The budget Sony Experia E4 was unveiled earlier this month as the successor to the Xperia E3, but there was one missing feature that may have disappointed some: 4G connectivity. Sony will rectify that with the new Xperia E4g, a smartphone that changes little from the Xperia E4 but adds 4G capabilities.
The Xperia E4g comes with a quad-core 1.5 GHz processor, which is a step up from the quad-core 1.3 GHz chip that the Xperia E4 had. It's not clear whether this is a Cortex-A53-based chip like the Snapdragon 410, which also comes with integrated LTE, or just another Cortex-A7-based chip that's higher clocked. If it's Cortex-A7 and it uses the same 28nm process node, it may be slightly less efficient in terms of battery life.
The device has a 5" qHD (960 x 540) screen, 1 GB of RAM, 8 GB of storage, 5 MP/1080p rear camera, a 2 MP/720p front camera, and the same 2,300 mAh battery as before; it will also come with Android KitKat out of the box. However, it will receive the Lollipop upgrade later on. Being a budget phone, it's also likely to be the last update the device will receive until Sony states otherwise, so that should also factor into the purchase decision.
Fortunately, although it has received a slightly faster chip and LTE connectivity, it will retail for the same price that the Xperia E4 did initially, 129 euro. The Xperia E4 has dropped to 120 euro in order to distinguish itself from the LTE-based Xperia E4g.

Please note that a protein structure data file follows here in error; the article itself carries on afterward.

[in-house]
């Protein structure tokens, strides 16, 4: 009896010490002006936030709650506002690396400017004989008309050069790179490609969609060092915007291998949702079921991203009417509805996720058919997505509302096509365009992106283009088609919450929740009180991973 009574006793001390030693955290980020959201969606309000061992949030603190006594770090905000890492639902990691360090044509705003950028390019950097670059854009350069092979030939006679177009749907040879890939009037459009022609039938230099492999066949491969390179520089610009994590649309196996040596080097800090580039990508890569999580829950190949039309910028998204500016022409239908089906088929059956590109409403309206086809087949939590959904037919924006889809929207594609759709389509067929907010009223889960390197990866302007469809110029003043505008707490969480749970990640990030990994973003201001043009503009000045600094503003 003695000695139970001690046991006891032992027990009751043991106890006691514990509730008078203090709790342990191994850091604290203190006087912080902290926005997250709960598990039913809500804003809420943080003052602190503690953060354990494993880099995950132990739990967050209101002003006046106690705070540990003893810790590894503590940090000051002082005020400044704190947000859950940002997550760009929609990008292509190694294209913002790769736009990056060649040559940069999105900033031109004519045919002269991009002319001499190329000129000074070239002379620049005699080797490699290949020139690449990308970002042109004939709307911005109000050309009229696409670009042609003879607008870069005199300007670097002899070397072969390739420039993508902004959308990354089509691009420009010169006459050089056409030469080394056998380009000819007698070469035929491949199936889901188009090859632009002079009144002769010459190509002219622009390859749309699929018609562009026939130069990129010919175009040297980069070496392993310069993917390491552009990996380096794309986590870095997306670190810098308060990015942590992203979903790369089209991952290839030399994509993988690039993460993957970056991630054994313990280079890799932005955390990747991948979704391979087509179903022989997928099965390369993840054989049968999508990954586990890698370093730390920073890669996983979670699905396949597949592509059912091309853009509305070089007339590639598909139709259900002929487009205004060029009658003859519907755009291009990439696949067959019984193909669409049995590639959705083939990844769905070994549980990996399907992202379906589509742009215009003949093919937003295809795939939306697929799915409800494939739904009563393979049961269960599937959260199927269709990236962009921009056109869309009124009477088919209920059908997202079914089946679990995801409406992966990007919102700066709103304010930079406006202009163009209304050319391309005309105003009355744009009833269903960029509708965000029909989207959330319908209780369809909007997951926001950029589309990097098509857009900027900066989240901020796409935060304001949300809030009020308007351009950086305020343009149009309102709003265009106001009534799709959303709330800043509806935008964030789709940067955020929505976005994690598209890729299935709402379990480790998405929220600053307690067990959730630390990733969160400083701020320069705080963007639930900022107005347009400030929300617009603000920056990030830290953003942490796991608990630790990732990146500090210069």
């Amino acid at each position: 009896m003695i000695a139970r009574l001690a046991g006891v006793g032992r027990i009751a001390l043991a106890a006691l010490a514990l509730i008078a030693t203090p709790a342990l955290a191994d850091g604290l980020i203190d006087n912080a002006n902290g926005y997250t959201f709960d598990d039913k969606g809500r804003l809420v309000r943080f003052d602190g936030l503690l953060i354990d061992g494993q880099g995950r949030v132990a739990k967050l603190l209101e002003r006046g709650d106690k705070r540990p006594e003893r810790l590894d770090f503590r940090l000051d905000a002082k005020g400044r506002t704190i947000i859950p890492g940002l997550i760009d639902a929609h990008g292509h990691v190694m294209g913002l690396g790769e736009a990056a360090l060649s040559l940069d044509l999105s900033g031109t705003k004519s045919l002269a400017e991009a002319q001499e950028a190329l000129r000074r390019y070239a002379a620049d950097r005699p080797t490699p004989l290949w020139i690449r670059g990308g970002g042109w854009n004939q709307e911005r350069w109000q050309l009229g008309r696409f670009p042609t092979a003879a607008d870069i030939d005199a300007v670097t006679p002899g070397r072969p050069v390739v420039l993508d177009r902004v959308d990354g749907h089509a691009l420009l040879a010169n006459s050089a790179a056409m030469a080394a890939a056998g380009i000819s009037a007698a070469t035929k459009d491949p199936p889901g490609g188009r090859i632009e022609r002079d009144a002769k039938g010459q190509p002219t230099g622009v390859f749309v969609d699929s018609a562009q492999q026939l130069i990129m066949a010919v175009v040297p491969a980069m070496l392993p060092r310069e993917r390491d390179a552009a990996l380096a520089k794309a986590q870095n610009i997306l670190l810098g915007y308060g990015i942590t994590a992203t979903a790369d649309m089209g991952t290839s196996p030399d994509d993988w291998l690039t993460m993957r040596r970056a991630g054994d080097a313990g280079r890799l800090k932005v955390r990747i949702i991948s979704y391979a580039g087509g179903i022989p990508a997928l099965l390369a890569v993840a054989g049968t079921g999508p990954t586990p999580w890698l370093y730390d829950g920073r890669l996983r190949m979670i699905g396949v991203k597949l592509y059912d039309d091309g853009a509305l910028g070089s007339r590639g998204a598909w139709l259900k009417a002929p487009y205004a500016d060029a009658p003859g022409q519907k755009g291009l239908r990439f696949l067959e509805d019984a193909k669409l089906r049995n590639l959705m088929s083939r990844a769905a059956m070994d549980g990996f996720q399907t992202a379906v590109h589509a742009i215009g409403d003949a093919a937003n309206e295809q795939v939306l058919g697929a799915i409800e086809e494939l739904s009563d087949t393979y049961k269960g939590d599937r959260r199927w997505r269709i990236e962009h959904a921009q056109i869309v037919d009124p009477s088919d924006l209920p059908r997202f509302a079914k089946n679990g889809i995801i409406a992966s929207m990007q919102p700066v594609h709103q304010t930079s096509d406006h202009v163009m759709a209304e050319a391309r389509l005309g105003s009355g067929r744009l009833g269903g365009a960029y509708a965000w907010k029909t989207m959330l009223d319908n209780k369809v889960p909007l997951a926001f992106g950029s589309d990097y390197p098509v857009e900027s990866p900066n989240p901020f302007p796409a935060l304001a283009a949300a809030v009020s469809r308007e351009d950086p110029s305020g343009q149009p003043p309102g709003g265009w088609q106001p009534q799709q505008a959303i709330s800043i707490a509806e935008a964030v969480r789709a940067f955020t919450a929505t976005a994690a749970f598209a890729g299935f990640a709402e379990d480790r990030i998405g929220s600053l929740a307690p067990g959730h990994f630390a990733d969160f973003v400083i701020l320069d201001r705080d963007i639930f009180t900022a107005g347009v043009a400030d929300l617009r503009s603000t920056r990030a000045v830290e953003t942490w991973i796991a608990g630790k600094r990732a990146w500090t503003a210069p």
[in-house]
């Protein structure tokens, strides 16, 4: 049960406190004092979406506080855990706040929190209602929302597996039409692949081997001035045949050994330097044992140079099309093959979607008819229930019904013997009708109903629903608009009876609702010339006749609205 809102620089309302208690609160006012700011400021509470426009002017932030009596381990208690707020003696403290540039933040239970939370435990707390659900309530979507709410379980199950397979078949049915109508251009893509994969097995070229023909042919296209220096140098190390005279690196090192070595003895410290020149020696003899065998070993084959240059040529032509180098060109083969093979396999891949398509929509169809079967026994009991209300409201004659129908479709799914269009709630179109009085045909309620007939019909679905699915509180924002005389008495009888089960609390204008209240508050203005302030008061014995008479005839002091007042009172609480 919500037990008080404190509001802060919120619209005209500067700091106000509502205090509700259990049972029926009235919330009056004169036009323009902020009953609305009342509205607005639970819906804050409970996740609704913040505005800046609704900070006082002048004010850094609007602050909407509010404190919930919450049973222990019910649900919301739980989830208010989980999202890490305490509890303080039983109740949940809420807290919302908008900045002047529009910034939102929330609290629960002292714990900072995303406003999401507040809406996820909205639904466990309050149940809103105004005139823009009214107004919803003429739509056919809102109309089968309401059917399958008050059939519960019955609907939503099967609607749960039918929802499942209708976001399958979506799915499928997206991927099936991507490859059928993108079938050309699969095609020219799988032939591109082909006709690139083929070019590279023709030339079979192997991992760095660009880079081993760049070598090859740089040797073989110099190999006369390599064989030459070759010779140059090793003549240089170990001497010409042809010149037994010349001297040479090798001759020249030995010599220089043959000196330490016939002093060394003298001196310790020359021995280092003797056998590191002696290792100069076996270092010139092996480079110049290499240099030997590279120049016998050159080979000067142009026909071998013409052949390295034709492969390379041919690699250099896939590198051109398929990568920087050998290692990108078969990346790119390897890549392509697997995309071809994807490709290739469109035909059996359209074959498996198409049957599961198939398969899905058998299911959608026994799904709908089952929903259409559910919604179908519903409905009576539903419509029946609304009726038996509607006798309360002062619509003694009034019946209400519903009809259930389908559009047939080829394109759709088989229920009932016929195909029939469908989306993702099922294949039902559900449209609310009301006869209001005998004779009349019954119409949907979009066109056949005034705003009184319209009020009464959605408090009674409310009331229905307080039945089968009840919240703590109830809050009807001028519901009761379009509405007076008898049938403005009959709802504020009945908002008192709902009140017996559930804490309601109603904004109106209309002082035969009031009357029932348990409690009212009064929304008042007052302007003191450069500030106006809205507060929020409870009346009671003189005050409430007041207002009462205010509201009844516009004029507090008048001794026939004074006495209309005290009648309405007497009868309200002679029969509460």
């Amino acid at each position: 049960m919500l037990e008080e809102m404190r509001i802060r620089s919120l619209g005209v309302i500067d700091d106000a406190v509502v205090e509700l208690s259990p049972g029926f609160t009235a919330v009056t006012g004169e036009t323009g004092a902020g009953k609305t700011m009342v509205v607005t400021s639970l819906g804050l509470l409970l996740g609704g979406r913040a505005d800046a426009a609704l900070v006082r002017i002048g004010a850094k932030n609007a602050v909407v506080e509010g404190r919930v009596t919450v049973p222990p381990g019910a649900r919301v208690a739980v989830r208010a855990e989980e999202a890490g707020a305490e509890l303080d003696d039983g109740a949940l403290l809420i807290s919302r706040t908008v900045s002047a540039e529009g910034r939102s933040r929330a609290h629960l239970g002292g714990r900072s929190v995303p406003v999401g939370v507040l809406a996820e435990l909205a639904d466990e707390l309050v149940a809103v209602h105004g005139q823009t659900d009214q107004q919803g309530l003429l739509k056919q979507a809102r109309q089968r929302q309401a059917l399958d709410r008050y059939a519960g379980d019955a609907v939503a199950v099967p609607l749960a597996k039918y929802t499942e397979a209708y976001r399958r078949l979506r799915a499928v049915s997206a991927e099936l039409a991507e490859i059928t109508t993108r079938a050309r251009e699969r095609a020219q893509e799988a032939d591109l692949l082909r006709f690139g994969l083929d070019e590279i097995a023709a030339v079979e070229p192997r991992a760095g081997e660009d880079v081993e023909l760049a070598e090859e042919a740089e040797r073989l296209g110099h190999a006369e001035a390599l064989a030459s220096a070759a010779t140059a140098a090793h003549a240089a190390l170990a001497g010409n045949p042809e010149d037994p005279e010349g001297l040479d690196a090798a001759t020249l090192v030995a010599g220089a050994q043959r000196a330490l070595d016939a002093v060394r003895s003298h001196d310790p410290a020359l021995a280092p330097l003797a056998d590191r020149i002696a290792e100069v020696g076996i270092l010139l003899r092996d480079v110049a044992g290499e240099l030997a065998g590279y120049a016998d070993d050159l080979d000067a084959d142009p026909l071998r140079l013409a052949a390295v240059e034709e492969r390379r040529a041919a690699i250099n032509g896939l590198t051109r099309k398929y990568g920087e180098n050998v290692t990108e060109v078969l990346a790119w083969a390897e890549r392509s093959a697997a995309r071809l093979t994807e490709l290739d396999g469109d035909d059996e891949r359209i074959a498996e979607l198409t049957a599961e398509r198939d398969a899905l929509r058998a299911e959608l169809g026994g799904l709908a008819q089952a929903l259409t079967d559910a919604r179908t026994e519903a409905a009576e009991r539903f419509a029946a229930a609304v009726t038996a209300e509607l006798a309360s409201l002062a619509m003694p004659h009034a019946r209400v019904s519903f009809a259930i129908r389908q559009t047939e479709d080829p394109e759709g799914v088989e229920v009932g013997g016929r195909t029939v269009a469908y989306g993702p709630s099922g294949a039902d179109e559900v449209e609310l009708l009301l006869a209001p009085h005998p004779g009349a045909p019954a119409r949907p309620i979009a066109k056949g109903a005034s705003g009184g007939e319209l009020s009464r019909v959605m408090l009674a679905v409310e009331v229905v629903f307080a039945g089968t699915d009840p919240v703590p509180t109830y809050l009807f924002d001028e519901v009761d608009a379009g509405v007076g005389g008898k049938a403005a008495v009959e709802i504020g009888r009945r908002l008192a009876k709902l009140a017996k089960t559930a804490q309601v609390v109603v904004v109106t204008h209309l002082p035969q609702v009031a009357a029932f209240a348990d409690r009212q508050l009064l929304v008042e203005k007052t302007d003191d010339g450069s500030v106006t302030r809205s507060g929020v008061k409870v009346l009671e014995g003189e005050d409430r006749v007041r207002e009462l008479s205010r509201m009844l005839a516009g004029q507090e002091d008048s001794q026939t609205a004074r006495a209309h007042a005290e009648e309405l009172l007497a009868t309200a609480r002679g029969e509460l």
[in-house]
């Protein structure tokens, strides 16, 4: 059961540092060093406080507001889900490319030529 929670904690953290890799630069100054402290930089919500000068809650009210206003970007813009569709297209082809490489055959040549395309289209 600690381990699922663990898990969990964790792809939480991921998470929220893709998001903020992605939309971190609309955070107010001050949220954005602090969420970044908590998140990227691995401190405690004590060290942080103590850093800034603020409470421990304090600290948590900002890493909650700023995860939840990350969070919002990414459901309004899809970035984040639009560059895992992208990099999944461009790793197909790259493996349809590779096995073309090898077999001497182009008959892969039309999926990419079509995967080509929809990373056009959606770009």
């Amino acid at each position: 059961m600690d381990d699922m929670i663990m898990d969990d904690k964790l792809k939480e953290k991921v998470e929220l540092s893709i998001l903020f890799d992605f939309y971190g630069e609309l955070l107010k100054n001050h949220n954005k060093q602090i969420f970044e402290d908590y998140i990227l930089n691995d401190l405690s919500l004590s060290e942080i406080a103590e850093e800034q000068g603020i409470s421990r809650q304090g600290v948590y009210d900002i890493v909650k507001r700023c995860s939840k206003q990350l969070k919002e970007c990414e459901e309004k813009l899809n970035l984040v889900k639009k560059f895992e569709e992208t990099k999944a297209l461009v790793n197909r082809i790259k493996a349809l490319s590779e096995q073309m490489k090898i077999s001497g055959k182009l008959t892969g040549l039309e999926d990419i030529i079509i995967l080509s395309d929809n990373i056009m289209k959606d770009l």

The device also comes with some interesting features such as the Xperia Transfer App, which allows users to transfer photos, bookmarks, apps, music and messages from Blackberrys, Windows phones or other Android smartphones.
The camera app comes with an Auto Scene Recognition mode, which can recognize up to 52 modes to help users capture better photos in whatever environment they're in. Thanks to NFC support, those photos can also be easily shared with other phones.
Sony advertises the device as having two days of battery life, which is believable if we're talking about moderate use, considering it doesn't have an especially high screen resolution and the processor, either Cortex A7 or Cortex A53, should be quite efficient.
However, the battery life can be further expanded with the STAMINA Mode, which Sony has had on its devices for some time, as well as with an Ultra STAMINA Mode that can keep the phone lasting for a full week with only the core phone functions enabled. That's a feature that many would probably like on other phones, as well.
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My question is, is DX12 smart enough to use this to give any boost at all to older games? Or does it strictly require a supported game.
Guy before me whose really ecstatic... so much that he missed tread.